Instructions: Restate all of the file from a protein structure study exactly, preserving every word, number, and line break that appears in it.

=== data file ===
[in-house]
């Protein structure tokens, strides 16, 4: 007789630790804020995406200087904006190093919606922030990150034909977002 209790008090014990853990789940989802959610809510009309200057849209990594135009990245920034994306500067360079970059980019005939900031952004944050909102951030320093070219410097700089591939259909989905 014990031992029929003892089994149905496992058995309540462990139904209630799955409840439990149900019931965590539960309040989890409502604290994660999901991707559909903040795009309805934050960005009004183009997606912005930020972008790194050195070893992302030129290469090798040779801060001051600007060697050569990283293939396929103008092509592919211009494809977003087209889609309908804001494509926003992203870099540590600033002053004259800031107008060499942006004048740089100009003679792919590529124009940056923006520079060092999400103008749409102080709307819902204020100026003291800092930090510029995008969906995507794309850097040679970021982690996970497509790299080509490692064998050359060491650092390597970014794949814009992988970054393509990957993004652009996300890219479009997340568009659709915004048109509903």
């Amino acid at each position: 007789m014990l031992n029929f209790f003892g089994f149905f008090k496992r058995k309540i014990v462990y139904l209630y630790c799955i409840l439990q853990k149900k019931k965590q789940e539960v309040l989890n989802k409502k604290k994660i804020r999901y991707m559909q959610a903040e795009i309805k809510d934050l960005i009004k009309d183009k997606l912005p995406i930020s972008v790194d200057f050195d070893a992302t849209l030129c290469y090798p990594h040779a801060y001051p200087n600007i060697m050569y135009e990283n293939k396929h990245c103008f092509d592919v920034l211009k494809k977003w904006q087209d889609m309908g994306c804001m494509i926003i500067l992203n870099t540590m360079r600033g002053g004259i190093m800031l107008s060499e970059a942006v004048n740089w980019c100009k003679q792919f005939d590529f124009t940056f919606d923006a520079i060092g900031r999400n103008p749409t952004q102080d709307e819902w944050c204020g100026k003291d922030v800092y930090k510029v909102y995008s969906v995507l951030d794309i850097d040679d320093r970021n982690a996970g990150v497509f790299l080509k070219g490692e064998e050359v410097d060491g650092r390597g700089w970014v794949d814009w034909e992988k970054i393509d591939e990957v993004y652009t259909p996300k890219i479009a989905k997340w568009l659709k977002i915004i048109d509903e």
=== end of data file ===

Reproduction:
[in-house]
């Protein structure tokens, strides 16, 4: 007789630790804020995406200087904006190093919606922030990150034909977002 209790008090014990853990789940989802959610809510009309200057849209990594135009990245920034994306500067360079970059980019005939900031952004944050909102951030320093070219410097700089591939259909989905 014990031992029929003892089994149905496992058995309540462990139904209630799955409840439990149900019931965590539960309040989890409502604290994660999901991707559909903040795009309805934050960005009004183009997606912005930020972008790194050195070893992302030129290469090798040779801060001051600007060697050569990283293939396929103008092509592919211009494809977003087209889609309908804001494509926003992203870099540590600033002053004259800031107008060499942006004048740089100009003679792919590529124009940056923006520079060092999400103008749409102080709307819902204020100026003291800092930090510029995008969906995507794309850097040679970021982690996970497509790299080509490692064998050359060491650092390597970014794949814009992988970054393509990957993004652009996300890219479009997340568009659709915004048109509903």
């Amino acid at each position: 007789m014990l031992n029929f209790f003892g089994f149905f008090k496992r058995k309540i014990v462990y139904l209630y630790c799955i409840l439990q853990k149900k019931k965590q789940e539960v309040l989890n989802k409502k604290k994660i804020r999901y991707m559909q959610a903040e795009i309805k809510d934050l960005i009004k009309d183009k997606l912005p995406i930020s972008v790194d200057f050195d070893a992302t849209l030129c290469y090798p990594h040779a801060y001051p200087n600007i060697m050569y135009e990283n293939k396929h990245c103008f092509d592919v920034l211009k494809k977003w904006q087209d889609m309908g994306c804001m494509i926003i500067l992203n870099t540590m360079r600033g002053g004259i190093m800031l107008s060499e970059a942006v004048n740089w980019c100009k003679q792919f005939d590529f124009t940056f919606d923006a520079i060092g900031r999400n103008p749409t952004q102080d709307e819902w944050c204020g100026k003291d922030v800092y930090k510029v909102y995008s969906v995507l951030d794309i850097d040679d320093r970021n982690a996970g990150v497509f790299l080509k070219g490692e064998e050359v410097d060491g650092r390597g700089w970014v794949d814009w034909e992988k970054i393509d591939e990957v993004y652009t259909p996300k890219i479009a989905k997340w568009l659709k977002i915004i048109d509903e």